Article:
HOSHINOYA Tokyo, Japan © Hoshino Resorts Inc.


Beauty is in all the details throughout the entire 17 floors of the hotel, and needless-to-say in the expansive private guest rooms that allow peace of mind through their demure and tranquil minimalist design. Architect Rie Azuma has masterfully interwoven natural materials such as Japanese cypress from Aomori for seating and traditional washi paper for screens to filter ephemeral elements of light and shadow that create varying visualscapes throughout each hour of the day. With three different guest room types, Yuri, Sakura (41-49sqm) and Kiku (83sqm), that accommodate couples to families, with each featuring a large, Japanese-style bath.

Breakfast is prepared in-room, where guests can seamlessly enjoy a traditional Japanese breakfast comprised of rice, fish and fermented side dishes, or a western breakfast omelet with an original Hoshinoya sauce reimagined by chef Hamada as his original take on demi-glace. It’s a perfect opportunity to enjoy an extended morning in the privacy of your own room, whilst furthermore remaining in the chic, supplied modernised room wear designed by esteemed Kimono designer Jotaro Saito.

HOSHINOYA Tokyo, Japan © Hoshino Resorts Inc.
HOSHINOYA Tokyo, Japan © Hoshino Resorts Inc.
The poetic transition of light and shadow throughout the day at HOSHINOYA Tokyo, Japan © Hoshino Resorts Inc.
The poetic transition of light and shadow throughout the day at HOSHINOYA Tokyo, Japan © Hoshino Resorts Inc.


It is rare to find real, mineral-rich hot springs in central Tokyo. Yet at HOSHINOYA Tokyo, the water is sourced from 1500m underground and led to the hotel’s 17th floor. Find the sophisticated interior of the washrooms in a dark and intimate palette, with the expansive baths also featuring an open-air area accessed by a passage akin to a roji pathway allowing one to cleanse mentally and spiritually before they enter the space. The hot spring outdoor bath is unparalleled. During the day, relax by contemplating the subtle passing of time as clouds float by, to evenings with a star-illuminated sky whilst marvlling in the unknown expanse of the universe. Also located on the 17th floor lies HOSHINOYA Tokyo’s spa, a sanctuary of calm and wellness.

Communal Bath, HOSHINOYA Tokyo, Japan © Hoshino Resorts Inc.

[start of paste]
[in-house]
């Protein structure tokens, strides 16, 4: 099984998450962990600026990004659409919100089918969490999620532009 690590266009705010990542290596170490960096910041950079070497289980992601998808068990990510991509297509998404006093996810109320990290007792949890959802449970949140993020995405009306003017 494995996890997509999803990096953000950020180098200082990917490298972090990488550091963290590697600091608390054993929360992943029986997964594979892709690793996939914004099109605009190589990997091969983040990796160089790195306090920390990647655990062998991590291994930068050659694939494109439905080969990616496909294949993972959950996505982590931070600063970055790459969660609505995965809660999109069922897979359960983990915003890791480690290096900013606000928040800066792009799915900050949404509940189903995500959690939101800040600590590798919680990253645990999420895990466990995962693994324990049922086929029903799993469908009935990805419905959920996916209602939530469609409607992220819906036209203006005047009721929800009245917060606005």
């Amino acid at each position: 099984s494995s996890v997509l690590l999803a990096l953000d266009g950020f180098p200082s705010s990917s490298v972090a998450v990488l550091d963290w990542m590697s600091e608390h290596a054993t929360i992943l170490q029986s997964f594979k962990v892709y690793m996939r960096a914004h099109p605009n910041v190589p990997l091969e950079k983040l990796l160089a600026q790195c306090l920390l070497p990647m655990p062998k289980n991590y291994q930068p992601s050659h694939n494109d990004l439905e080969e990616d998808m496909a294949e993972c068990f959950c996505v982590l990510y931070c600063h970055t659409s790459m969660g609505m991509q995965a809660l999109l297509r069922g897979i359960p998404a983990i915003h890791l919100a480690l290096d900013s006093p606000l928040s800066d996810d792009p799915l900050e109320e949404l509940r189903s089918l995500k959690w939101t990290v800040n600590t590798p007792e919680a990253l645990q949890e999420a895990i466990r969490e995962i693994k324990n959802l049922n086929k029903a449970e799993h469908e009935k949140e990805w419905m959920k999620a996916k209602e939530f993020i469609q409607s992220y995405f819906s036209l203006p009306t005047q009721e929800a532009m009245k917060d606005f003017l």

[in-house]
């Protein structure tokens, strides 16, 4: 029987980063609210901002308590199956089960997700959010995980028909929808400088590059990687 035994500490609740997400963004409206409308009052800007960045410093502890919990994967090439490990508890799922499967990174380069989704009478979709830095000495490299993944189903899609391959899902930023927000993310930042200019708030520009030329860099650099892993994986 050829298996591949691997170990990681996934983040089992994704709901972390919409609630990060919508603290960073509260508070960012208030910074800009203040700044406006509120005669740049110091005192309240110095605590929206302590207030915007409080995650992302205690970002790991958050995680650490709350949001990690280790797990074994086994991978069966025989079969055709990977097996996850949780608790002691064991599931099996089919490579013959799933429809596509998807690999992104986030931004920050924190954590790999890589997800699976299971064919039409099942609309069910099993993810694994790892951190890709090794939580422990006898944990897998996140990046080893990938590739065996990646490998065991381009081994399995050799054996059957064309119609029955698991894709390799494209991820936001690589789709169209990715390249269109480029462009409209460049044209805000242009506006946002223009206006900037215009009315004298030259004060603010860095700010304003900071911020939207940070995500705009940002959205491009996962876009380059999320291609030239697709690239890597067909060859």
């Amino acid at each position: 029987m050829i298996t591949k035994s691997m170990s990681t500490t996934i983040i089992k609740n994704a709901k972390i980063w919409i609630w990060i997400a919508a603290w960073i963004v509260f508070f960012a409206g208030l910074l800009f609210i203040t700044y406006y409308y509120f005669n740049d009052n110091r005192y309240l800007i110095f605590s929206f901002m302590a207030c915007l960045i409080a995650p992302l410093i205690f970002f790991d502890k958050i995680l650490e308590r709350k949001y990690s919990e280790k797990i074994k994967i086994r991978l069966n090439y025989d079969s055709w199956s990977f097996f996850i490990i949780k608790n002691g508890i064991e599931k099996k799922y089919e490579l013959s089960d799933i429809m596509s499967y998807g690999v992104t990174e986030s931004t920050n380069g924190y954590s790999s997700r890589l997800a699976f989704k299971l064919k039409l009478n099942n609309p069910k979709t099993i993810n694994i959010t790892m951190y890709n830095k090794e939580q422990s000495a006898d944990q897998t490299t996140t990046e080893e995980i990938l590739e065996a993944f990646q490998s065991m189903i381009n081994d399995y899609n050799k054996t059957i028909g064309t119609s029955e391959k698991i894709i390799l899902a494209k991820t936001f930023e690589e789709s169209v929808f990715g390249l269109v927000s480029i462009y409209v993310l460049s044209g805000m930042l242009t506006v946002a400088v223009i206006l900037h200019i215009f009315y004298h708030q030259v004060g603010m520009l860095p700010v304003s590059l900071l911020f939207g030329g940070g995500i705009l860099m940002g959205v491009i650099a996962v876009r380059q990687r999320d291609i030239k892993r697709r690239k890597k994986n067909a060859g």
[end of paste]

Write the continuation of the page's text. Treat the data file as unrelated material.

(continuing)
Communal Bath, HOSHINOYA Tokyo, Japan © Hoshino Resorts Inc.
Communal Bath, HOSHINOYA Tokyo, Japan © Hoshino Resorts Inc.


Situated below-ground level, find HOSHINOYA Tokyo’s basement dining area abundant in natural stone and dimly-lit, creating a sophisticated and refined atmosphere akin to one in which famed author Junichiro Tanizaki could only masterfully describe if given the chance. Comprised of six private tatami-floored dining rooms and four booth tables, the entire floor is solely dedicated to guest dining and a refined experience. Light and shadow are but mere poetry inside, where kumiko wooden lattice screens and tsuchi-kabe rammed-earth walls (textured by hand by experienced craftsmen) that segment spaces alongside displayed sculptural ceramic objects by artists such as Kozo Takeuchi and Masaru Kikuchi to sublime, hand-cut light-refracting Hanashyo edo kiriko glass works.

Referred to as ‘Nippon Cuisine’, HOSHINOYA Tokyo’s award-winning Executive Chef Noriyuki Hamada crafts an astounding dining experience that showcases the best of Japan’s seasonal ingredients through meticulous French techniques. Focussing on a core menu around the ancient Japanese staple of fish, his approach to each dish is reflected in his enduring, close relationships with carefully curated local farmers and top producers across Japan. Hamada pursues excellence from not only the final form but leads with an ethos of sourcing ingredients borne in utmost natural environments and care. His approach includes a close understanding and respect for each ingredient, referred to as sozai wo mamoru (to protect the integrity of the ingredient) and how best to showcase its utmost value.